[Standards-JIG] JEP-0138 (Stream Compression): A case for LZO / even better algorithms
stpeter at jabber.org
Wed Nov 2 20:16:53 UTC 2005
Thanks for the information. I don't think JEP-0138 will recommend one
algorithm over another except for making zlib mandatory to implement
(mostly because it is in common use). Some quick research on LZO does
indicate that it is very fast, however, it seems to be a library that
uses multiple algorithms rather than a well-documented algorithm itself.
For instance, see the LZO documentation and FAQ:
I think we'd prefer to reference a somewhat standardized algorithm (as
we do for zlib and lzw) rather than just a library.
Am I missing something here?
Andreas van Cranenburgh wrote:
> I don't know if adding yet another compression algorithm is a problem,
> but my limited knowledge says let's add LZO. This (possible lengthy)
> message argues why I think yet another one might be desirable / better.
> When I originally mentioned my [rather naive] optimised Jabber
> compression idea (which was LZW-like as was pointed out to me), I hadn't
> really investigated the theory of compression. But now I read a little
> more, and came up with this:
> Some details of the algorithm: http://en.wikipedia.org/wiki/LZO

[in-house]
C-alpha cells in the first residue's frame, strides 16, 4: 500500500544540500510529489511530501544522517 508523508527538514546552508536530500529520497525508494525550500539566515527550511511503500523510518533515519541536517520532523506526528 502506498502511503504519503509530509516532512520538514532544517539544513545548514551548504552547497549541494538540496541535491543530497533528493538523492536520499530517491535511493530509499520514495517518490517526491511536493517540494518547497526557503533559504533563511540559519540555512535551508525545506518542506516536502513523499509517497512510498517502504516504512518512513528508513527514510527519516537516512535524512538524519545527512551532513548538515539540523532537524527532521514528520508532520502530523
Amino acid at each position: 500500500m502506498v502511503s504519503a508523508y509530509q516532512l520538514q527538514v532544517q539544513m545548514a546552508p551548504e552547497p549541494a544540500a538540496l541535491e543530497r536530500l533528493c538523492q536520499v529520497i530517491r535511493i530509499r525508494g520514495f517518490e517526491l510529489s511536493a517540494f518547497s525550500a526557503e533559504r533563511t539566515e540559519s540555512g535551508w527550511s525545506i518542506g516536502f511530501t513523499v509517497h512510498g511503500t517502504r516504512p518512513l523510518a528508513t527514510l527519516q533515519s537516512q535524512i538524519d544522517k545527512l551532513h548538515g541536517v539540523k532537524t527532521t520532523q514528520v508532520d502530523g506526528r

> A speed comparison: http://compression.ca/act/act-summary.html
> LZOP is pretty much the all-round fastest de/compressor, AFAIK. (note
> that this last link was last updated 2002...).
> Limiting bandwidth usage seems pertinent to (possibly busy) servers that
> want to provide any sustainable/scalable form of compression to clients.
> please think eg. of clients/servers in South Africa, that can only
> use ISDN lines (probably relatively expensive). IIRC dialup/ISDN is
> generally the fastest landline connection possible on the African
> Replacing XML with anything else (such as ASN.1) doesn't really sound
> like an alternative to stream compression, to me, since there's also so
> much to gain by compressing all those message bodies a little/lot!
> Even if one designes a very efficient replacement for the streaming XML
> part, you would end up with something where most of the data is spent on
> message bodies, and why not compress everything in the first place then?
> [in terms of compression ratio and implementation complexity, since
> speedups could theoretically be gained by avoiding the bulk of the XML
> parsing, at the cost of complexity/flexibility]
> But before I second guess myself again, let the criticism fly around
> please. Is there any compression guru who knows what algorithm to use
> for (streaming) XML? A benchmark also seems in place, if anyone knows
> how to do a proper one (ie. compress real-life data, in real-time,
> monitor CPU usage + comp. ratio for each algorithm concurrently).
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